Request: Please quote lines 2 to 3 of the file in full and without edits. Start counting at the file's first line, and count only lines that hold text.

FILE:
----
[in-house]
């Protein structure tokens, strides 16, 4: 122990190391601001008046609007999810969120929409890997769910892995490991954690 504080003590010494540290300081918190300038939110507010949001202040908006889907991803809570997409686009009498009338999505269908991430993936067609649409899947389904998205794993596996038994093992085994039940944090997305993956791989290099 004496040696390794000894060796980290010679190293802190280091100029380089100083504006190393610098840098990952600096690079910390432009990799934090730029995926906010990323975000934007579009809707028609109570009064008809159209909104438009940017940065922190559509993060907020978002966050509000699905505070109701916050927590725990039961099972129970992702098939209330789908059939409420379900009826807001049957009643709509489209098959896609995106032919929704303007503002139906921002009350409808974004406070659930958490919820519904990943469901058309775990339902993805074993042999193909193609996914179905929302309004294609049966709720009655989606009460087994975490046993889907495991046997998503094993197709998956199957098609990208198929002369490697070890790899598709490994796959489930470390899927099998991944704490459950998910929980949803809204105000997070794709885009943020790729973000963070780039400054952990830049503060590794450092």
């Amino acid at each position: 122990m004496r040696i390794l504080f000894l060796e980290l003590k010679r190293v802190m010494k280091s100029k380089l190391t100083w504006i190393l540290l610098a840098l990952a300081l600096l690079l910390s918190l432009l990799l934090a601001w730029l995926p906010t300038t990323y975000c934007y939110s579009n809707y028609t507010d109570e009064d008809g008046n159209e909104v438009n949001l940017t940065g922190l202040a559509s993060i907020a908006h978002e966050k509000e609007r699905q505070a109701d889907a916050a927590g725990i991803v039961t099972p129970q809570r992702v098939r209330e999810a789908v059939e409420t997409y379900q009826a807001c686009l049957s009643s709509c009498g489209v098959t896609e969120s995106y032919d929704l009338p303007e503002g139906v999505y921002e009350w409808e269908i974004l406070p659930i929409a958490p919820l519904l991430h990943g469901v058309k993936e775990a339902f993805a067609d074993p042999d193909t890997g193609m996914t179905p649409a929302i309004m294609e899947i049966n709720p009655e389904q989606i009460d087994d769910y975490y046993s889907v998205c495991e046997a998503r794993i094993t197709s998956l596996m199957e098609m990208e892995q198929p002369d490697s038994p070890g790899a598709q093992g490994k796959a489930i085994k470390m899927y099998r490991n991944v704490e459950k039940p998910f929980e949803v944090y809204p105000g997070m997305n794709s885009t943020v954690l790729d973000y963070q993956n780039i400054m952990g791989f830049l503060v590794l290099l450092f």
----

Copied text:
């Protein structure tokens, strides 16, 4: 122990190391601001008046609007999810969120929409890997769910892995490991954690 504080003590010494540290300081918190300038939110507010949001202040908006889907991803809570997409686009009498009338999505269908991430993936067609649409899947389904998205794993596996038994093992085994039940944090997305993956791989290099 004496040696390794000894060796980290010679190293802190280091100029380089100083504006190393610098840098990952600096690079910390432009990799934090730029995926906010990323975000934007579009809707028609109570009064008809159209909104438009940017940065922190559509993060907020978002966050509000699905505070109701916050927590725990039961099972129970992702098939209330789908059939409420379900009826807001049957009643709509489209098959896609995106032919929704303007503002139906921002009350409808974004406070659930958490919820519904990943469901058309775990339902993805074993042999193909193609996914179905929302309004294609049966709720009655989606009460087994975490046993889907495991046997998503094993197709998956199957098609990208198929002369490697070890790899598709490994796959489930470390899927099998991944704490459950998910929980949803809204105000997070794709885009943020790729973000963070780039400054952990830049503060590794450092």
């Amino acid at each position: 122990m004496r040696i390794l504080f000894l060796e980290l003590k010679r190293v802190m010494k280091s100029k380089l190391t100083w504006i190393l540290l610098a840098l990952a300081l600096l690079l910390s918190l432009l990799l934090a601001w730029l995926p906010t300038t990323y975000c934007y939110s579009n809707y028609t507010d109570e009064d008809g008046n159209e909104v438009n949001l940017t940065g922190l202040a559509s993060i907020a908006h978002e966050k509000e609007r699905q505070a109701d889907a916050a927590g725990i991803v039961t099972p129970q809570r992702v098939r209330e999810a789908v059939e409420t997409y379900q009826a807001c686009l049957s009643s709509c009498g489209v098959t896609e969120s995106y032919d929704l009338p303007e503002g139906v999505y921002e009350w409808e269908i974004l406070p659930i929409a958490p919820l519904l991430h990943g469901v058309k993936e775990a339902f993805a067609d074993p042999d193909t890997g193609m996914t179905p649409a929302i309004m294609e899947i049966n709720p009655e389904q989606i009460d087994d769910y975490y046993s889907v998205c495991e046997a998503r794993i094993t197709s998956l596996m199957e098609m990208e892995q198929p002369d490697s038994p070890g790899a598709q093992g490994k796959a489930i085994k470390m899927y099998r490991n991944v704490e459950k039940p998910f929980e949803v944090y809204p105000g997070m997305n794709s885009t943020v954690l790729d973000y963070q993956n780039i400054m952990g791989f830049l503060v590794l290099l450092f």